Diabetes Health Type 1: What is your gut telling you?

 

 

Figuring out what’s going on when you have stomach discomfort or digestive issues can be difficult for anyone, but this is especially true for people with diabetes. Diabetes can affect every system in your body, including the gastrointestinal (GI) tract.
This shouldn’t be surprising when you consider that moving food from the mouth to the stomach and then through nearly 30 feet of plumbing in the intestines is a complex maneuver involving countless nerves that control the speed and efficiency of all the built-in switches and trap doors along the way. Much as malfunctioning nerves can cause foot problems in peripheral neuropathy, diabetes can disrupt the nerves governing the digestive process. Recognizing the problem and seeking treatment as soon as possible can make a difference in controlling symptoms and helping to prevent long-term damage.
Here are some problems in both the upper and lower portions of the GI tract to watch out for:
Gastro-esophageal reflux disease (GERD): Chronic heartburn that isn’t easily explained by late night spicy foods may mean that something else is going on. GERD is a condition in which stomach acids regularly overflow into the esophagus, irritating the lining of the tube that links your mouth to your stomach. Over time, this condition can lead to more serious problems such as asthma, dysphagia (difficulty swallowing), scar-tissue buildup that can cause narrowing of the  esophagus and even esophageal cancer. In milder cases, antacids such as Tums or Rolaids may do the trick. Histamine-blocking anti-reflux drugs such as Pepcid or Zantac can also help. Proton-pump inhibitors such as Prilosec and Prevacid, which  are designed to reduce the production and pumping of stomach acid, may also provide relief. In advanced cases, surgery may be needed.
Enteropathy: Bouts of constipation alternating with diarrhea are the most common symptoms of enteropathy, which is more likely to affect people with poorly controlled diabetes who have peripheral neuropathy as well as autonomic neuropathy (damage to the nerves that control everyday bodily functions). In some cases, acute hyperglycemia can affect anal sphincter function, potentially increasing the risk of fecal incontinence, especially at night. An ultrasound or endoscopic examination is often used to rule out other causes such as pancreatic insufficiency, bile salt malabsorption or an intolerance to metformin. Treatment is usually geared toward symptom relief, especially if dehydration is a factor. Long term, the best treatment is aiming for better glycemic control through a combination of drugs and lifestyle modifications.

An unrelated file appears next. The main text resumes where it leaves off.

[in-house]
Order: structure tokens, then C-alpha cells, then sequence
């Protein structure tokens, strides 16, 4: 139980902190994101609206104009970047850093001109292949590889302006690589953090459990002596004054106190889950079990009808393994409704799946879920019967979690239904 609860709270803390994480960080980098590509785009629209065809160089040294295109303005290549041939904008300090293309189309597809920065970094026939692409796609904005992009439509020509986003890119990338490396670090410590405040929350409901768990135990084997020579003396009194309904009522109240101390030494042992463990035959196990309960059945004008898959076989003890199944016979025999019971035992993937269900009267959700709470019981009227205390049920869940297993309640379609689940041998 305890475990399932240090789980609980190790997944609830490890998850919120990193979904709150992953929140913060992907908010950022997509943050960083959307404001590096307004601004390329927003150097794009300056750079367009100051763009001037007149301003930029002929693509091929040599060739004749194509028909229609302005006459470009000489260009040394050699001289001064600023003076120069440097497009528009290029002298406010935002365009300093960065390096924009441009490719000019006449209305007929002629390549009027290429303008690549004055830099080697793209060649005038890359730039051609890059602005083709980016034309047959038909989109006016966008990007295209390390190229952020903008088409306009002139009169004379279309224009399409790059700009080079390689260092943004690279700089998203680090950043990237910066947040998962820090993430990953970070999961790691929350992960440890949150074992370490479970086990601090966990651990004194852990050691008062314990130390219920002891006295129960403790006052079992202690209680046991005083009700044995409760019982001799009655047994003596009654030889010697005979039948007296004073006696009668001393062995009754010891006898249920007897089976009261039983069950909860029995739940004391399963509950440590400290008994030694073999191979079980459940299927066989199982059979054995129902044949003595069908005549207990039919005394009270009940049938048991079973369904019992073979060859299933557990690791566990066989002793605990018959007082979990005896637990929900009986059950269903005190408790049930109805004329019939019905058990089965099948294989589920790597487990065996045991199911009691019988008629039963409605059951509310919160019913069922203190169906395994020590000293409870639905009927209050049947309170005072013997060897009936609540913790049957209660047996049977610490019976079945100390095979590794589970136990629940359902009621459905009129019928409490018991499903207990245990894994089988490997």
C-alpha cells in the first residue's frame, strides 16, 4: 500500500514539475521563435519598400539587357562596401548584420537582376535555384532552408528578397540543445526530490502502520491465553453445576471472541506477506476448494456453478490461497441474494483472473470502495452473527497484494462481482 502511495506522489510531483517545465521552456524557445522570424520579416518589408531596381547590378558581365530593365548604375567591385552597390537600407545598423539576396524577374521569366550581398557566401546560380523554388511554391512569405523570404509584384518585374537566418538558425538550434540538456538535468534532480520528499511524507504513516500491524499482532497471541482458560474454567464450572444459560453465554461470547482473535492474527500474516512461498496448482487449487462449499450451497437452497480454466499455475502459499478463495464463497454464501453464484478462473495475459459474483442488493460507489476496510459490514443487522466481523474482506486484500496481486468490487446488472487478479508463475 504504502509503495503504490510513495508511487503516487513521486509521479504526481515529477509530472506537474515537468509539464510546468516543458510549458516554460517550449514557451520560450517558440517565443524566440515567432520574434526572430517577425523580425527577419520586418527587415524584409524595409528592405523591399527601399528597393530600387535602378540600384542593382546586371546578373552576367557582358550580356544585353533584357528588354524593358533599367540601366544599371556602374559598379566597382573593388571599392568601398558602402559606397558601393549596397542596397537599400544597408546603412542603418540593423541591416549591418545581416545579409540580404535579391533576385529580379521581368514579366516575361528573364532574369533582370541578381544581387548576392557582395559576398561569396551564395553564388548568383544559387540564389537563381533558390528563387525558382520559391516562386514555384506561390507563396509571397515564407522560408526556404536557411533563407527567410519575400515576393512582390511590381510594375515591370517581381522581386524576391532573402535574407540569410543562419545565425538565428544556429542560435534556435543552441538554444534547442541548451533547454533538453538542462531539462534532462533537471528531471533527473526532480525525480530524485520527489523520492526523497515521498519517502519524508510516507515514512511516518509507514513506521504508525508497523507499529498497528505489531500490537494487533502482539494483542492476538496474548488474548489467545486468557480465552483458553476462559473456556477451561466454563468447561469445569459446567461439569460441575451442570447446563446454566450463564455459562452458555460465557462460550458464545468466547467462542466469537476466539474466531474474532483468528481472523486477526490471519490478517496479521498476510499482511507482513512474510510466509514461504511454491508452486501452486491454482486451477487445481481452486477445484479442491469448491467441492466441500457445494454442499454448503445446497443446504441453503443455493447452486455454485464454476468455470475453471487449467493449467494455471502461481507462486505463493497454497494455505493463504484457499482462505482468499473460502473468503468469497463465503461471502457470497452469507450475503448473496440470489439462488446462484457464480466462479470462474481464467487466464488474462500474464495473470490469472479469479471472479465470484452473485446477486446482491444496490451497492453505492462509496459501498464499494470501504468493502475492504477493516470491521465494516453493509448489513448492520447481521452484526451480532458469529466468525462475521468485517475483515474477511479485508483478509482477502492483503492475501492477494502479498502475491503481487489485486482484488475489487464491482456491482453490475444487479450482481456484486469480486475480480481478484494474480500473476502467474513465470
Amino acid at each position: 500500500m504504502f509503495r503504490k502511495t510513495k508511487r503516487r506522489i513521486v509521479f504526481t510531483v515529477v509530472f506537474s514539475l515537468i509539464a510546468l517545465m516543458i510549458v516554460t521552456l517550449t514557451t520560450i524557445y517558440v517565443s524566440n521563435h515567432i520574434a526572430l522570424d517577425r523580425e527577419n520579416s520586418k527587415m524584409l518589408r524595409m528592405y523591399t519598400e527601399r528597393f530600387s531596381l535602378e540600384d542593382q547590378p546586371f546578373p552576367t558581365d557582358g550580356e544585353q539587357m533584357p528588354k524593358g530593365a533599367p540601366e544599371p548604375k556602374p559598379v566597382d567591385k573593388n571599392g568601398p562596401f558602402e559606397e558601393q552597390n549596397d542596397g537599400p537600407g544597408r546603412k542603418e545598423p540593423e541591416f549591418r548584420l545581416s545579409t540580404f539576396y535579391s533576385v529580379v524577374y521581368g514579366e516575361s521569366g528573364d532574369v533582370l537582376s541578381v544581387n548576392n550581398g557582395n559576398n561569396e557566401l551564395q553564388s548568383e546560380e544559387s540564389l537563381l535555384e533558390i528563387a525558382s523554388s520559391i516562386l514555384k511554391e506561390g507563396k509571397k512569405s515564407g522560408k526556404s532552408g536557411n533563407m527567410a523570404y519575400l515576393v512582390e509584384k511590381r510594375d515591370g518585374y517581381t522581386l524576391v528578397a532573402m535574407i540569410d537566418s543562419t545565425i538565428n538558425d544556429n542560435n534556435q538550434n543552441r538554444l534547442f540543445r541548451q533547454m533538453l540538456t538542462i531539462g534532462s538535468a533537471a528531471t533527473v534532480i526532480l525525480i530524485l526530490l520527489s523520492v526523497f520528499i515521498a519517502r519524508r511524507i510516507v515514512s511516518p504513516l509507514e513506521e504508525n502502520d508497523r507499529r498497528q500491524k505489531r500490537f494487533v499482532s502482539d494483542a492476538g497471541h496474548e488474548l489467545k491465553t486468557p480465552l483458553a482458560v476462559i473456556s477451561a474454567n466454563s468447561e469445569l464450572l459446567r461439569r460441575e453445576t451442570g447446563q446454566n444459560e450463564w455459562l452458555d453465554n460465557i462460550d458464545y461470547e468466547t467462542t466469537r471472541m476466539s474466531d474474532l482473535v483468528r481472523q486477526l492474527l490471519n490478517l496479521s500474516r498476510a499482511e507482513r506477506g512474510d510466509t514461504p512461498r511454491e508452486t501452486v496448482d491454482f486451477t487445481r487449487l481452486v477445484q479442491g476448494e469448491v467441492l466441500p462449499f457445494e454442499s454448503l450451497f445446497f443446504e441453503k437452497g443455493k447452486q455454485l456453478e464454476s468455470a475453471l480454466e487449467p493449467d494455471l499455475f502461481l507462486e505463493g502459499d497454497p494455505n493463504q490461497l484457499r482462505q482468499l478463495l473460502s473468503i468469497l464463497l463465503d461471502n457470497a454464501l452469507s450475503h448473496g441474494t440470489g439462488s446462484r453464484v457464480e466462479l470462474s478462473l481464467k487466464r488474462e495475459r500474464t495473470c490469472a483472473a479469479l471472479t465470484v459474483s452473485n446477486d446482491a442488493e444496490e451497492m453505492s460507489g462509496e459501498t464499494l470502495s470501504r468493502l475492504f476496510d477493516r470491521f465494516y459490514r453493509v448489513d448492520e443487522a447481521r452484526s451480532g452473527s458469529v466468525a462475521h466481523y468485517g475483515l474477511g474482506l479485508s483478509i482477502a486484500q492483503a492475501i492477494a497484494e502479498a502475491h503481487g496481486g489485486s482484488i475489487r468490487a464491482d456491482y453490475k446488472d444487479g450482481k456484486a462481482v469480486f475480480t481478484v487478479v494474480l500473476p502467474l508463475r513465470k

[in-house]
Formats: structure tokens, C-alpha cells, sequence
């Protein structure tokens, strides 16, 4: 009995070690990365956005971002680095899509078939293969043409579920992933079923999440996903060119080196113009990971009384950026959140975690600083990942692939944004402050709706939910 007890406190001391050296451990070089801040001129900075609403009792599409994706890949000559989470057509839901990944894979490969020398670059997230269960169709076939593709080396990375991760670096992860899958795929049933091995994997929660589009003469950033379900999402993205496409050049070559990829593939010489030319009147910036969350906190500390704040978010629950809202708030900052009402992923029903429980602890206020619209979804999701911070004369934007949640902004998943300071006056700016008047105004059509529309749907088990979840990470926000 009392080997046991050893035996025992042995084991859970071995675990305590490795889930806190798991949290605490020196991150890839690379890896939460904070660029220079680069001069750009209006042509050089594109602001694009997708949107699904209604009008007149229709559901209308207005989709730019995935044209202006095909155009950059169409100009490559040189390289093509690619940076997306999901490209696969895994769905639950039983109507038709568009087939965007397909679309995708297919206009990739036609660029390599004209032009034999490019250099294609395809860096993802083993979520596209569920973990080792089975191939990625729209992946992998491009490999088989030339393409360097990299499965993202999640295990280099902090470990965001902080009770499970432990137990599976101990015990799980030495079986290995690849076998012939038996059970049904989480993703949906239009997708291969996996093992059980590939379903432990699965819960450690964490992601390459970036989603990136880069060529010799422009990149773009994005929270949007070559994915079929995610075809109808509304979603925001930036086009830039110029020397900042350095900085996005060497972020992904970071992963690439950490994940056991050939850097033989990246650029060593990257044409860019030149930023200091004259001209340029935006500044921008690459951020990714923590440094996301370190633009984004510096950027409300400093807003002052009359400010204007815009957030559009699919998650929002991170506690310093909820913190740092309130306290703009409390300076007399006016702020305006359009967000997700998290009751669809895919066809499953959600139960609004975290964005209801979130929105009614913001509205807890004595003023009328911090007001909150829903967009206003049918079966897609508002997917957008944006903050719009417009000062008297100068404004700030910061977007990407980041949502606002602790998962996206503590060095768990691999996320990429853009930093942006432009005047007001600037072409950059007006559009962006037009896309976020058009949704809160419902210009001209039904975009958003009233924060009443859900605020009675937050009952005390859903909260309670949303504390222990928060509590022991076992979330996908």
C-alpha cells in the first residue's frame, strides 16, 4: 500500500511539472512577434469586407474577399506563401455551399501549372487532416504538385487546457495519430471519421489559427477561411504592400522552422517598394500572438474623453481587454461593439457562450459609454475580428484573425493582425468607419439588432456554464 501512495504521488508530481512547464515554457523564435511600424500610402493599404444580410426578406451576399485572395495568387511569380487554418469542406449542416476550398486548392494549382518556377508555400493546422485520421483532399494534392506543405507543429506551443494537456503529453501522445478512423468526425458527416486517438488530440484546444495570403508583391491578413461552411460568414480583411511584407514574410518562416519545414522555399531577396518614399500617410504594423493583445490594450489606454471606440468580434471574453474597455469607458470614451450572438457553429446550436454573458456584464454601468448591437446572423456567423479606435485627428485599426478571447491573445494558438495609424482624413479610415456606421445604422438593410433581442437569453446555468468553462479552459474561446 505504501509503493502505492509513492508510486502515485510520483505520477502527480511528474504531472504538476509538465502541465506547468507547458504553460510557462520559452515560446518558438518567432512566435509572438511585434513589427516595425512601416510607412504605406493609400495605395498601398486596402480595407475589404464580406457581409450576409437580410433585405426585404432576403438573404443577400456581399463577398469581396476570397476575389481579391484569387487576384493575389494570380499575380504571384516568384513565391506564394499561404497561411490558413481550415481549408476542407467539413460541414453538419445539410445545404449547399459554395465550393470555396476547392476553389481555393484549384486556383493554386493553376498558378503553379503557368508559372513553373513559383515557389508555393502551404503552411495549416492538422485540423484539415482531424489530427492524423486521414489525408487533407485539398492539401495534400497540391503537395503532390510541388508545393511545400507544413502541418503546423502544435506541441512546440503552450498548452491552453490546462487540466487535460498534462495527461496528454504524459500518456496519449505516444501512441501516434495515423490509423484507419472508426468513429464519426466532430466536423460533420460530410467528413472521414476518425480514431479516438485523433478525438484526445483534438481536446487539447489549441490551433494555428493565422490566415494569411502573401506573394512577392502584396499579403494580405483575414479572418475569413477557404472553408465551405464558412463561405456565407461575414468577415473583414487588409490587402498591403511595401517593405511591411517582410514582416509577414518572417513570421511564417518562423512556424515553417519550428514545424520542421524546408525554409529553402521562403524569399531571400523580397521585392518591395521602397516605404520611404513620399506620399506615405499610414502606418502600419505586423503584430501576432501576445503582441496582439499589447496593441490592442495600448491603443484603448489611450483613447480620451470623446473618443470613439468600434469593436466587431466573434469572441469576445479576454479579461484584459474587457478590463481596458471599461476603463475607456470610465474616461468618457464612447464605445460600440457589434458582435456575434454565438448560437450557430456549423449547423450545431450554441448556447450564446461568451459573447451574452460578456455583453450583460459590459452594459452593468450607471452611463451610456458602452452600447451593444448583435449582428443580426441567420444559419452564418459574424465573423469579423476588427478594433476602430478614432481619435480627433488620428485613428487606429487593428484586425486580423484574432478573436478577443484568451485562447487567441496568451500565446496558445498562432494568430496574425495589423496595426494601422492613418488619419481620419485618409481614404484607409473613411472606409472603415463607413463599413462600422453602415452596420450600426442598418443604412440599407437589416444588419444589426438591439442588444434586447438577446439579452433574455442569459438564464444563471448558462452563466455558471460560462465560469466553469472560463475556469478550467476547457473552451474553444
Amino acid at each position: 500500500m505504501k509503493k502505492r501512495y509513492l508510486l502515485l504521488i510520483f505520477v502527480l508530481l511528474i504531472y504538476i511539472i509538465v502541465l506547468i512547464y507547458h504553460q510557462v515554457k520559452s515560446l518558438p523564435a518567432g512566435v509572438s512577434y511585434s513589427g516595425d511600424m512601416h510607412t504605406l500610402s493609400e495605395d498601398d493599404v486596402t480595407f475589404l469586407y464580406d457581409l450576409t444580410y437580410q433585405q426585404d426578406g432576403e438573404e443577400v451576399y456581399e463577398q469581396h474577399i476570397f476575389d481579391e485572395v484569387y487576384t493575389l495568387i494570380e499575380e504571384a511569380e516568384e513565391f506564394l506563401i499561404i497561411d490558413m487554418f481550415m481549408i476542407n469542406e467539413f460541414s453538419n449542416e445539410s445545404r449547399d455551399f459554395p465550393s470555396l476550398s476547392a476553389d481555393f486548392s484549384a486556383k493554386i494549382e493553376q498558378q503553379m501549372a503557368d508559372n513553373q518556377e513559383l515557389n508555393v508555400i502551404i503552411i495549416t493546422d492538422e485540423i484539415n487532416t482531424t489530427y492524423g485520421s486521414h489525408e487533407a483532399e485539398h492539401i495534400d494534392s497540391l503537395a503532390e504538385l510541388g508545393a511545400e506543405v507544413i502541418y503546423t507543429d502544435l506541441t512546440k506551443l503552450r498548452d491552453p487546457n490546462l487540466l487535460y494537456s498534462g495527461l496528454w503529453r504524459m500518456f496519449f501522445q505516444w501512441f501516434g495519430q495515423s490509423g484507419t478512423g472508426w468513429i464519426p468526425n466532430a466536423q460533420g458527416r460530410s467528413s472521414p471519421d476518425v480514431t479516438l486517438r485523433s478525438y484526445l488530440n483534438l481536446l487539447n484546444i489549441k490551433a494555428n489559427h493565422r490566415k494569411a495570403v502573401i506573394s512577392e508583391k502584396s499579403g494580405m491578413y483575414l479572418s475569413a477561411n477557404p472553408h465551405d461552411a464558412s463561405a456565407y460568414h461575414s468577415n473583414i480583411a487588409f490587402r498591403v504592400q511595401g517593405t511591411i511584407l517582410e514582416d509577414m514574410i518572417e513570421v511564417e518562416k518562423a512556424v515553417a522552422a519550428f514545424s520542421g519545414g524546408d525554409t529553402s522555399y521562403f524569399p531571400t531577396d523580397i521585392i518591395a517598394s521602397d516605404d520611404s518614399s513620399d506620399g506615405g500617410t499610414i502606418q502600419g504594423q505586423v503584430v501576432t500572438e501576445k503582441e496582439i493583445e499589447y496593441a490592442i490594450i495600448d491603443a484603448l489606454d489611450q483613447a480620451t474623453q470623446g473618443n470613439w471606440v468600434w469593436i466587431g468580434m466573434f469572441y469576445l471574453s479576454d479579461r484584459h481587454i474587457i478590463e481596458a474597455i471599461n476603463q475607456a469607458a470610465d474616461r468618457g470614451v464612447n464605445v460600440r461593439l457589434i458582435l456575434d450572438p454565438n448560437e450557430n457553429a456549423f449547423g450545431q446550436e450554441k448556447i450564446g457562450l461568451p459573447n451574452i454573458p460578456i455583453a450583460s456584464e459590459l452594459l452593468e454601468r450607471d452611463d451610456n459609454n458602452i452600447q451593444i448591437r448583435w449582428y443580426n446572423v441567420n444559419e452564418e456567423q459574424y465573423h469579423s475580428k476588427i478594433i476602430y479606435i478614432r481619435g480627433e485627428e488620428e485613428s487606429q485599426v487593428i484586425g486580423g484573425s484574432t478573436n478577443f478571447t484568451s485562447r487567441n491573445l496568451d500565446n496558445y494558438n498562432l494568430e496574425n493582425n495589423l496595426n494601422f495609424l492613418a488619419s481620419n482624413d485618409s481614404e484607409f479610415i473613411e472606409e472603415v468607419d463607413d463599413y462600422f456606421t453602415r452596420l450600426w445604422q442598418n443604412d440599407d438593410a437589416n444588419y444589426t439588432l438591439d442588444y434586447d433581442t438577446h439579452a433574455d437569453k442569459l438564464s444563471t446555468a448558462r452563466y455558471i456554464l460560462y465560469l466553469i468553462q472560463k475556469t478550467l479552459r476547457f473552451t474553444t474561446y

Diabetic gastroparesis: If you’ve been experiencing nausea, vomiting, bloating, upper abdominal pain and frequently feel full much sooner than usual, you may have gastroparesis, a condition in which there is a delay in how long it takes food to move out of the stomach and into your digestive tract.  Gastroparesis affects people with type 1 diabetes more than type 2, but it’s pretty rare in both cases, affecting about 5 percent of the former and 1 percent of the latter. In both cases, it’s not typically something you get unless you’ve had diabetes for 10 years or more.  If you suspect this is your problem, ask your doctor to perform a test called gastric emptying scintigraphy. Treatment includes dietary modifications such as eating smaller but more frequent meals and staying away from fatty or high-fiber foods. Medications may be used to stimulate the stomach muscles, though side effects can be a problem. Drugs such as Benadryl and Zofran may help with nausea and vomiting. In extreme cases, a feeding tube may be surgically implanted.
Esophageal dysmotility disorders: This is a broad category of problems involving swallowing, regurgitating food and spasms in the upper GI tract. Some studies suggest that up to 63 percent of people with diabetes struggle with some form of this problem, which can affect both type 1 and type 2 diabetes. However, it is most common among those who have had diabetes for several years and has been linked to retinopathy. Anti-reflux drugs and muscle relaxants such as nitrates and calcium channel blockers are often used to treat the problem, but in more advanced cases surgery may be required.
Glycogenic hepatopathy: This is a condition that can occur in people with type 1 diabetes who have a long-term history of poor blood sugar control. A buildup of glycogen in the liver causes elevated enzyme levels, which can reflect an enlargement of the liver due to infection or tumors. Symptoms can range from vomiting, abdominal pain, jaundice, fatigue and muscle aches to no symptoms at all. It is typically managed by prompt insulin treatment.


Nonalcoholic fatty liver disease (NAFLD): This condition has been linked to obesity and a sedentary lifestyle. According to one study, up to 69 percent of people with type 2 diabetes have NAFLD.  You may not notice any symptoms, and early cases may be benign. But over time, fatty liver disease can progress to a more serious condition that may cause inflammation, cellular degeneration, cirrhosis and even a form of liver cancer. A liver biopsy offers the most definitive diagnosis, but cost and risk factors inherent in the procedure must be weighed against the possible benefit. Chances are, if you are obese, sedentary and have diabetes, you have fat in your liver. What can you do about it? The same thing that your doctor advises for managing your diabetes in general: Improve your diet and get more exercise. Despite what you might think, low blood sugar is more important in controlling a fatty liver than a low-fat diet. Antioxidants such as selenium and Vitamin E may also be helpful.

 

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